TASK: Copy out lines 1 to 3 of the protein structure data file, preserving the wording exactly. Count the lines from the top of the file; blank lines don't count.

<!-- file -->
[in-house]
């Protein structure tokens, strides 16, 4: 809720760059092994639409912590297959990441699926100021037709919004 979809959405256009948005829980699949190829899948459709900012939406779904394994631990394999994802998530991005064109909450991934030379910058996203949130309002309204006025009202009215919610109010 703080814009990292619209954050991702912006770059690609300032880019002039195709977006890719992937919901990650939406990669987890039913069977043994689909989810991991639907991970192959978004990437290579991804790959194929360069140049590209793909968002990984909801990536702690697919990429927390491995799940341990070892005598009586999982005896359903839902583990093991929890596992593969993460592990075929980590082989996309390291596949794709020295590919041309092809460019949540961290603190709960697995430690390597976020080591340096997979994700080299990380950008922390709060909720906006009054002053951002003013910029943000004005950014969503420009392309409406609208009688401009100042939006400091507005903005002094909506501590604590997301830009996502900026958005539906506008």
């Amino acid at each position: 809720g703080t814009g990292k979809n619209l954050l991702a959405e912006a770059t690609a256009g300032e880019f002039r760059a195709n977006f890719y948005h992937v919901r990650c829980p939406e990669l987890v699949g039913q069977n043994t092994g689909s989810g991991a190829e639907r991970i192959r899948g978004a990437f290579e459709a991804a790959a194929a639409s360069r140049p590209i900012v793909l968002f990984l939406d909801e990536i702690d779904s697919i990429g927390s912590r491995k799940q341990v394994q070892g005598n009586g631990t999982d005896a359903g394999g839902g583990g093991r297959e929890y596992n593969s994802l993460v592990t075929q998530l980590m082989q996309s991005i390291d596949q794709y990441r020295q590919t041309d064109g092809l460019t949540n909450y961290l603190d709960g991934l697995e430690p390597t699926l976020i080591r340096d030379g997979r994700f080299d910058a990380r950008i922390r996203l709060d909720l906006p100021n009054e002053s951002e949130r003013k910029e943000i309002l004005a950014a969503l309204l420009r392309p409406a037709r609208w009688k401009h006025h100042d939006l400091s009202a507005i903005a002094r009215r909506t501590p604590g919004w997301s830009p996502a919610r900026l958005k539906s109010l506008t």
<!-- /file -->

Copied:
[in-house]
């Protein structure tokens, strides 16, 4: 809720760059092994639409912590297959990441699926100021037709919004 979809959405256009948005829980699949190829899948459709900012939406779904394994631990394999994802998530991005064109909450991934030379910058996203949130309002309204006025009202009215919610109010 703080814009990292619209954050991702912006770059690609300032880019002039195709977006890719992937919901990650939406990669987890039913069977043994689909989810991991639907991970192959978004990437290579991804790959194929360069140049590209793909968002990984909801990536702690697919990429927390491995799940341990070892005598009586999982005896359903839902583990093991929890596992593969993460592990075929980590082989996309390291596949794709020295590919041309092809460019949540961290603190709960697995430690390597976020080591340096997979994700080299990380950008922390709060909720906006009054002053951002003013910029943000004005950014969503420009392309409406609208009688401009100042939006400091507005903005002094909506501590604590997301830009996502900026958005539906506008």
């Amino acid at each position: 809720g703080t814009g990292k979809n619209l954050l991702a959405e912006a770059t690609a256009g300032e880019f002039r760059a195709n977006f890719y948005h992937v919901r990650c829980p939406e990669l987890v699949g039913q069977n043994t092994g689909s989810g991991a190829e639907r991970i192959r899948g978004a990437f290579e459709a991804a790959a194929a639409s360069r140049p590209i900012v793909l968002f990984l939406d909801e990536i702690d779904s697919i990429g927390s912590r491995k799940q341990v394994q070892g005598n009586g631990t999982d005896a359903g394999g839902g583990g093991r297959e929890y596992n593969s994802l993460v592990t075929q998530l980590m082989q996309s991005i390291d596949q794709y990441r020295q590919t041309d064109g092809l460019t949540n909450y961290l603190d709960g991934l697995e430690p390597t699926l976020i080591r340096d030379g997979r994700f080299d910058a990380r950008i922390r996203l709060d909720l906006p100021n009054e002053s951002e949130r003013k910029e943000i309002l004005a950014a969503l309204l420009r392309p409406a037709r609208w009688k401009h006025h100042d939006l400091s009202a507005i903005a002094r009215r909506t501590p604590g919004w997301s830009p996502a919610r900026l958005k539906s109010l506008t």